Be aware of the following: fish like to eat plants. Koi in particular will demolish plants: potted ones are their favorites. Fish also need cool water for oxygen levels to remain safe, while water lilies like very still and warm water. Warmth, sunlight, and fish poop make for great algae growth, especially hair algae (the bane of most ponders). Consider also that a pond without at least some fish will be a haven for mosquitoes
Here is a list of some water plants I grow. Not all of them are hardy or native but are instead just plain fun to have for flowers or interesting leaves.
Hornwort (Ceraphyllum demersum): not rooted. Look for nice green, loose bunches, any with brown stems are dying and bunches with very tightly held leaves never seem to survive long after being bought. I think this has something to do with what stage of cold dormancy they are experiencing. Not winter hardy if frozen solid.
Canadian Pondweed (Elodea canadensis): best if rooted. Great for ponds without koi, or better yet in a phytofilter (a plant filled pond used as a natural filter). Native, but not winter hardy if frozen solid.
Bladderwort (Utricularia vulgaris): rooted or not. Sends nice yellow snapdragon like flowers above water surface. It is carnivorous, as the little bladder parts eat infusoria, Daphnia, and fry. Native and winter hardy.
Duckweed (Lemna minor): a necessary evil, provides food for koi, shade at the surface of the pond (less algae), lessens water evaporation, and sucks up nutrients. Native and hardy
Ivy-leaved duck weed (Lemna trisulca): free floating delicate duckweed. Native and hardy.
Azolla (Azolla caroliniana): same as duckweed, but itís a fern, and not native and not hardy.
Frogbit (Limnobium spongia): a nice free floating or partly rooted plant. Same usefulness as duckweed, but sometimes has tiny bottlebrush white flowers. Make great landing places for bees, dragonflies, and other critters. Not native and not hardy.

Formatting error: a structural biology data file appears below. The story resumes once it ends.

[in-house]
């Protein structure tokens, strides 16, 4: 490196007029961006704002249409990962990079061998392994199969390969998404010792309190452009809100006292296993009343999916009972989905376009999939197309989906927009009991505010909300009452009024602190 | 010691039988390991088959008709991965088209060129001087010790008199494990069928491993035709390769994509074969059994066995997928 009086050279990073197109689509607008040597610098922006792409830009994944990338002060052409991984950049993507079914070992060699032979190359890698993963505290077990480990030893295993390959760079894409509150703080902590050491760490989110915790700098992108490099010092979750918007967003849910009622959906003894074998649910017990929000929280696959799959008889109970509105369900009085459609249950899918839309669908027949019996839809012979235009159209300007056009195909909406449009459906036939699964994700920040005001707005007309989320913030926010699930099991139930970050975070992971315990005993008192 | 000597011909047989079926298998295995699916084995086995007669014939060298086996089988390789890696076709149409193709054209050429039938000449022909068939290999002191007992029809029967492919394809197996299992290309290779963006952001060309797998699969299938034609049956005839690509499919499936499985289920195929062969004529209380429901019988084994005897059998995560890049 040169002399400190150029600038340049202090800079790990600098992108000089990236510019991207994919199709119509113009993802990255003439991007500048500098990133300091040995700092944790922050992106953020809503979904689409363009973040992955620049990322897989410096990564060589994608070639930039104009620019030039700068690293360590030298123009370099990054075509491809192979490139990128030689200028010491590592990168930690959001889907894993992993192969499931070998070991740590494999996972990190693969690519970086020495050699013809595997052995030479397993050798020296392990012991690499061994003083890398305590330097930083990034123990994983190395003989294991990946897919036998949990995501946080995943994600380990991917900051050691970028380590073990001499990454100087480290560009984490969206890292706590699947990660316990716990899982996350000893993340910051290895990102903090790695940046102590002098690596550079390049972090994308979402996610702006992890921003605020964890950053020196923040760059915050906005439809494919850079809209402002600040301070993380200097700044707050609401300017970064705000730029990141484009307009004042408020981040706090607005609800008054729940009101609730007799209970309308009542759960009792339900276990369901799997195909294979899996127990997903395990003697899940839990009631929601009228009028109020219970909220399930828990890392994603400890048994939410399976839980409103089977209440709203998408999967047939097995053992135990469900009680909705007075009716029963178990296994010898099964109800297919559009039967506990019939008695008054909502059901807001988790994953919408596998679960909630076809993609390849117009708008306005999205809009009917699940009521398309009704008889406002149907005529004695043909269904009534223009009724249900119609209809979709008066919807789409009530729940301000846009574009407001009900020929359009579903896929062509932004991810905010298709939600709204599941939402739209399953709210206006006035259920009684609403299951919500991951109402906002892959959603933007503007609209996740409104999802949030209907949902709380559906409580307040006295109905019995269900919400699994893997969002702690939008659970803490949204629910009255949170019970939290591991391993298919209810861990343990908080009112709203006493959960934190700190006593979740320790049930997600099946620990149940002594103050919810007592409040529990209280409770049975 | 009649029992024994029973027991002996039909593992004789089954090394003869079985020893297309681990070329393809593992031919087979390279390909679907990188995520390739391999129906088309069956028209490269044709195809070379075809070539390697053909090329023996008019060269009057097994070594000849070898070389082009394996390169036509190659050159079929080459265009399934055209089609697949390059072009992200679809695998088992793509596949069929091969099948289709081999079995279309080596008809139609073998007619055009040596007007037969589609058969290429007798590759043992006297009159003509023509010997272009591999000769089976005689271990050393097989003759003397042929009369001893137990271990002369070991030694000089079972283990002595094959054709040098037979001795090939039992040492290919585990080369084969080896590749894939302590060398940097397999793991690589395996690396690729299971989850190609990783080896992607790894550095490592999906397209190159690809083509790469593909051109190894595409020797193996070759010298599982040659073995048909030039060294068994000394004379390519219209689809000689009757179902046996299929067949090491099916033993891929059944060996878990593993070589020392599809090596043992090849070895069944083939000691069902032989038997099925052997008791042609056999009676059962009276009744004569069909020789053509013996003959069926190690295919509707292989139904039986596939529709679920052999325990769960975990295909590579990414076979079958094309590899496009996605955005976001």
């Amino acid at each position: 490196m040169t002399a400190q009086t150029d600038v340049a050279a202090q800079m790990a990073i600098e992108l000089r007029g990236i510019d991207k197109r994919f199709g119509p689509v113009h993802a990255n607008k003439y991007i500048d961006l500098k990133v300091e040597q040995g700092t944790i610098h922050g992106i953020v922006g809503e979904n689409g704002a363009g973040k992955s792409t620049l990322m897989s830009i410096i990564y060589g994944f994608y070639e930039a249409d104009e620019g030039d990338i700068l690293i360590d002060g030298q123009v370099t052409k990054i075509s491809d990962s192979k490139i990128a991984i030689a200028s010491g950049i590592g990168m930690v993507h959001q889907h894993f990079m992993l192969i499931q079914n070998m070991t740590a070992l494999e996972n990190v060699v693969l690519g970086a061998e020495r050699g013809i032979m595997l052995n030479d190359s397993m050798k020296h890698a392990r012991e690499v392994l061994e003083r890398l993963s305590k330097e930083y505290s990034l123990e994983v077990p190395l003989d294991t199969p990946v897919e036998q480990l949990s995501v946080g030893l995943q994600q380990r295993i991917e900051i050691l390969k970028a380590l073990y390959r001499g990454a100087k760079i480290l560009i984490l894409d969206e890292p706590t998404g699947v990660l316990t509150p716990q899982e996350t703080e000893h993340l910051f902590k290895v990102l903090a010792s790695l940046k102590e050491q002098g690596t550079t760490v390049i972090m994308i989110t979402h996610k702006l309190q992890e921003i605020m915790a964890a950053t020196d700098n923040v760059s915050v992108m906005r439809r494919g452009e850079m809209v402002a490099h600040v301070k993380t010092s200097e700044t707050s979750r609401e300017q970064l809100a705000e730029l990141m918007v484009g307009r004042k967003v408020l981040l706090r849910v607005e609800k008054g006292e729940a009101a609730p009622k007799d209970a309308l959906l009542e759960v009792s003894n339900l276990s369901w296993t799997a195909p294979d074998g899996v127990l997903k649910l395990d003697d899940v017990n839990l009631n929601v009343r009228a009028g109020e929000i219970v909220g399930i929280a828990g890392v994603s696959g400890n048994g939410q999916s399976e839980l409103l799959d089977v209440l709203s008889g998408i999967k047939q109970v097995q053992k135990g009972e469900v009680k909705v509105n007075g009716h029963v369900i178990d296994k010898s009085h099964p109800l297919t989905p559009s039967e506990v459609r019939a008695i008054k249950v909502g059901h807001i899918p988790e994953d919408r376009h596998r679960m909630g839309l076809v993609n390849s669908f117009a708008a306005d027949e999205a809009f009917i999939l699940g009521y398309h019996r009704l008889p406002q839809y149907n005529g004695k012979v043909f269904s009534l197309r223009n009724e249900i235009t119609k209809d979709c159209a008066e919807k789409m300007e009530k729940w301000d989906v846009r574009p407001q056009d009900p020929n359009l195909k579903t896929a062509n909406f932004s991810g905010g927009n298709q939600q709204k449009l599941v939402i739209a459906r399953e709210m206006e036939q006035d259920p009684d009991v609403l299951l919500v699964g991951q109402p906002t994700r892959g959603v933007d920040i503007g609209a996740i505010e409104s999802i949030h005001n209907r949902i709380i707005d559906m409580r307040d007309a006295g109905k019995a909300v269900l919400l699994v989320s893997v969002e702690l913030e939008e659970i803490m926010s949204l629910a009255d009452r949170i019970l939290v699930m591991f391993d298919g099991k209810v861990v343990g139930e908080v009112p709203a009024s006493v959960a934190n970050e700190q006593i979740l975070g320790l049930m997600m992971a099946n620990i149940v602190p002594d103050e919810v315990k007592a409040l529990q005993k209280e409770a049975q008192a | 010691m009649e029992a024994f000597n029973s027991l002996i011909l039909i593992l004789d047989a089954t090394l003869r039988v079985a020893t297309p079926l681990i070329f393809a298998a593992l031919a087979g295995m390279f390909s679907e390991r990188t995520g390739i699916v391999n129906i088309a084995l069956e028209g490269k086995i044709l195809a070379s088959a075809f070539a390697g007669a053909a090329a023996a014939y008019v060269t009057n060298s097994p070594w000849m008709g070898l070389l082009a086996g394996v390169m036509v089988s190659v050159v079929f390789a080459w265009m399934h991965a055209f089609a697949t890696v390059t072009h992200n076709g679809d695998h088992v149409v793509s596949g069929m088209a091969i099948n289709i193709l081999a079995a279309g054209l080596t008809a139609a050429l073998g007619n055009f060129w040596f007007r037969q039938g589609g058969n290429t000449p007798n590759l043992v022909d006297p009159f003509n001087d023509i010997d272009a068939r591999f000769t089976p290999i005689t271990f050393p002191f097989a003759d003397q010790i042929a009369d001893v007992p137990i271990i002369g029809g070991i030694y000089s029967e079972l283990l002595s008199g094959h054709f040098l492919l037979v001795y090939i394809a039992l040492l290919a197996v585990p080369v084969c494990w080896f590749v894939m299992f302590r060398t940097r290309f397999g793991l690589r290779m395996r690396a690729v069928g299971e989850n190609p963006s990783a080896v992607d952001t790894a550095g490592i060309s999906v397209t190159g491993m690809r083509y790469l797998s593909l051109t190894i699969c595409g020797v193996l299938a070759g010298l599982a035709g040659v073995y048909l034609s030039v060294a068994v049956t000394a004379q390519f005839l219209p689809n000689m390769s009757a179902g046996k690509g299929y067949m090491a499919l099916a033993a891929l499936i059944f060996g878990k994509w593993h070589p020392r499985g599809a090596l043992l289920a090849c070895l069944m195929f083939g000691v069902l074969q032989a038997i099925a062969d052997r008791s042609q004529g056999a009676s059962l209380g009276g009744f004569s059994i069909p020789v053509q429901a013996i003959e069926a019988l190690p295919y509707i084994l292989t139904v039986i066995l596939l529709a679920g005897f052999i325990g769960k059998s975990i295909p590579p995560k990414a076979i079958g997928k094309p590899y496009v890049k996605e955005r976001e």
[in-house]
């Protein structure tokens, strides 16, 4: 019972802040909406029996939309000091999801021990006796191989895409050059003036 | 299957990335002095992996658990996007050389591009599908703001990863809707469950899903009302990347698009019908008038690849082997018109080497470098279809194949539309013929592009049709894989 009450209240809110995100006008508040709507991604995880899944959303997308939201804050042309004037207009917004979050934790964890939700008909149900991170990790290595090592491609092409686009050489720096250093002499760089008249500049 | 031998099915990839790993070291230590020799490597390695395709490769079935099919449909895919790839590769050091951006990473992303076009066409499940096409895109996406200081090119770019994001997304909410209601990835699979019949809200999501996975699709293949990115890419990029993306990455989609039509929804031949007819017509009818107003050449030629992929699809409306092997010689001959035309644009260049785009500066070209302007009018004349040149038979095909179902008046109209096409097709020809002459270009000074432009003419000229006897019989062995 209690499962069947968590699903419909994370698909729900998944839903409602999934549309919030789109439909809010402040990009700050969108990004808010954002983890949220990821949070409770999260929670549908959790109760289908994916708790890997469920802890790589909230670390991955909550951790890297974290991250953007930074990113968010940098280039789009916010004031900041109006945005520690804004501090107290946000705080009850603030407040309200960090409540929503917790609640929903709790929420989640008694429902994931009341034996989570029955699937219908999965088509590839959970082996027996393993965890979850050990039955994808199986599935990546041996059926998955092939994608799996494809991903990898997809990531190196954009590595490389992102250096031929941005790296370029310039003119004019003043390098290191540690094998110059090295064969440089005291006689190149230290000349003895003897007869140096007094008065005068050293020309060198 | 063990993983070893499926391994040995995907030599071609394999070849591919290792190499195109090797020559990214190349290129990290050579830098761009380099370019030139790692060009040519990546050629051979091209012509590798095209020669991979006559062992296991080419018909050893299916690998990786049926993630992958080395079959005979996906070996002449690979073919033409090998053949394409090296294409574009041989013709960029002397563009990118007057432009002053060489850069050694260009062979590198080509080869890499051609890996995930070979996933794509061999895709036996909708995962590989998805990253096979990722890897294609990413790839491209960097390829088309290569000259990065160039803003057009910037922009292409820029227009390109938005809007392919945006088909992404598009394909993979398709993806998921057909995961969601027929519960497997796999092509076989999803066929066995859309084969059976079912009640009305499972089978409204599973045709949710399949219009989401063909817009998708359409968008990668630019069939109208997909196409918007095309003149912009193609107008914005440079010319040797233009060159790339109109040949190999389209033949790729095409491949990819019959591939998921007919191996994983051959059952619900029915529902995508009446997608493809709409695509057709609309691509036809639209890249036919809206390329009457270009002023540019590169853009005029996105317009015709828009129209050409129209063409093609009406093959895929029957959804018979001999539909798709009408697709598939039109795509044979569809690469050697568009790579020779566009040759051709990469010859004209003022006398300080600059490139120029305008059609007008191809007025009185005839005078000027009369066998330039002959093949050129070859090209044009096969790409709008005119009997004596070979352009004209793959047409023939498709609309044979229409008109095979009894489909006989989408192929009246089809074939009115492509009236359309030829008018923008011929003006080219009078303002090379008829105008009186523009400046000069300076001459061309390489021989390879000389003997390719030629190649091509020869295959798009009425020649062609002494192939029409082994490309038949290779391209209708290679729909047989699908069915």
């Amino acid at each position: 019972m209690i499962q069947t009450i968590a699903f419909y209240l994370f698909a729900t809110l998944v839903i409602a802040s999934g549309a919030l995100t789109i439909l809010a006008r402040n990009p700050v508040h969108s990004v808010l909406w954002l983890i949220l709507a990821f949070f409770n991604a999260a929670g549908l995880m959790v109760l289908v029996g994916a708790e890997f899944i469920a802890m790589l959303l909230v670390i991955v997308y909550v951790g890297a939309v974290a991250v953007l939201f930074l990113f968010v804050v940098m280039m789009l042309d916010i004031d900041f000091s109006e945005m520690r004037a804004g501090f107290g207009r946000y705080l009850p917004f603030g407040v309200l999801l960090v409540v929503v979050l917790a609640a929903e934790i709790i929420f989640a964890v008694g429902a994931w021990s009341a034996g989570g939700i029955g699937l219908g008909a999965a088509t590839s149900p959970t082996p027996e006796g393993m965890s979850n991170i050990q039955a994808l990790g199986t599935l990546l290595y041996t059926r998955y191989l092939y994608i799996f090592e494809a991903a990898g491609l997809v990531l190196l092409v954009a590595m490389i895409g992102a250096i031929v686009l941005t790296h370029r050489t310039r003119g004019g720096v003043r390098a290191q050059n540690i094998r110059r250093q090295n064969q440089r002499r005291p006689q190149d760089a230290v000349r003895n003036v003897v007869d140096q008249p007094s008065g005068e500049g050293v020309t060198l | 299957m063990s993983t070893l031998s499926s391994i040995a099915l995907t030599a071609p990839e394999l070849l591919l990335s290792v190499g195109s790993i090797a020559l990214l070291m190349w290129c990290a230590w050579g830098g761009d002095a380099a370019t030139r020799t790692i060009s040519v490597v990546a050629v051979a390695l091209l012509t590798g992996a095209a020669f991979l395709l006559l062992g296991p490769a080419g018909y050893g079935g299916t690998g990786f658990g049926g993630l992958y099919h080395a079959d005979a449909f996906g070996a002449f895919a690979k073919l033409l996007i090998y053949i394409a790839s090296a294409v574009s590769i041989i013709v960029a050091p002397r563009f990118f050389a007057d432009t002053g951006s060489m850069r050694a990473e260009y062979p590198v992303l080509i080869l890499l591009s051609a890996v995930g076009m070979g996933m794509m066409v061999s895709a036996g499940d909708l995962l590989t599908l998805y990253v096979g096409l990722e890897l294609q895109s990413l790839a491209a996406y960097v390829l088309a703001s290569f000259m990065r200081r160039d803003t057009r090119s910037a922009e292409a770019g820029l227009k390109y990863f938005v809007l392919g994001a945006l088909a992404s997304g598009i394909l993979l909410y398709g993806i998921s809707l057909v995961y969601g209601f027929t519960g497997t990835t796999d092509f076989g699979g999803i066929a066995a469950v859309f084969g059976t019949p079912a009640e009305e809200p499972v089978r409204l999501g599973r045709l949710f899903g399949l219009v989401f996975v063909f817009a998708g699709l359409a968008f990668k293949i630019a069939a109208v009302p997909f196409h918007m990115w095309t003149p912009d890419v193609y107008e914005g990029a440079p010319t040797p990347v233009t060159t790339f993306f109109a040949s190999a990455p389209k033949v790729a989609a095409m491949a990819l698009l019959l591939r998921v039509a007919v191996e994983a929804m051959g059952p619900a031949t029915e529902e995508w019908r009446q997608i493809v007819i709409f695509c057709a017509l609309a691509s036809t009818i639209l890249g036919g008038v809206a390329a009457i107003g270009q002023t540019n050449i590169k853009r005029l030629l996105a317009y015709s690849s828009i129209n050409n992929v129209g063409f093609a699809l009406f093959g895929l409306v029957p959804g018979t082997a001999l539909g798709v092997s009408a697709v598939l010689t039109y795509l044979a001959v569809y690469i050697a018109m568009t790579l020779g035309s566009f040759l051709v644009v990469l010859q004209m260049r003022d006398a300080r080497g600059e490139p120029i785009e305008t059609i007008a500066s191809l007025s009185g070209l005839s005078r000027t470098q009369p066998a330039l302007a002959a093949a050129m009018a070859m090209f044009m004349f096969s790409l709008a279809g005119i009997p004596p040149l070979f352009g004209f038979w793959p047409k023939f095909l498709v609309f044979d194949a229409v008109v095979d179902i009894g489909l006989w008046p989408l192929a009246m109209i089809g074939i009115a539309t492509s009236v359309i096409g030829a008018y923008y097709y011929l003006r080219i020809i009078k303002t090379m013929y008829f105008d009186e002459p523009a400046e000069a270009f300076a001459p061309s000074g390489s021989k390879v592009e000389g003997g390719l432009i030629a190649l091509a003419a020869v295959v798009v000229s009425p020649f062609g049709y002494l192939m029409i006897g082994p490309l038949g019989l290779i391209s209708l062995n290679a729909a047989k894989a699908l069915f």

Water Lettuce (Pistia stratiodes): make nice velvety green clumps of leaves like floating butter lettuce. Sometimes has tiny white flowers. Needs warm water. Hates cold. Sucks up lots of nutrients. Not native and not hardy.
Water Hyacinth (Eichornia crassipes): beautiful clumps of dark green leaves, wonderful lilac flowers. Temperamental: likes full sun and very warm quiet water to bloom. Removes lots of nutrients from the water. Not native and not hardy.
Rooted Floating Leaf
Water Lilies (Nuphar sp): one of the most desirable pond plants. All hardy ones must have their root stock protected from freezing either in a deep water pond or wrapped in peat moss in the fridge, or placed in a very cool part of the basement/heated garage in a bucket of water. I have one and am hoping it survived the latest over wintering in the fridge. Its best to consult a specialist nursery for advice as to good local choices (Bearberry Creek Water Gardens, Sundre, Alberta 403-638-4231)
Yellow Water Crowfoot (Ranunculus gmelinii): nice little plant with yellow buttercup flowers. Sometimes over winters, native, but only iffy hardy.
Emergent and Marginal
It is very important to note what water depth these plants grow in. Some will tolerate a wide range of water over their crowns; while others will die if planted too deeply. For example, native mint: I killed it regularly when I permanently submerged the crown in as little as 1" of water. The plant tolerates being submerged for a while but needs to spend most of its life in very wet soil or with its crown just above the water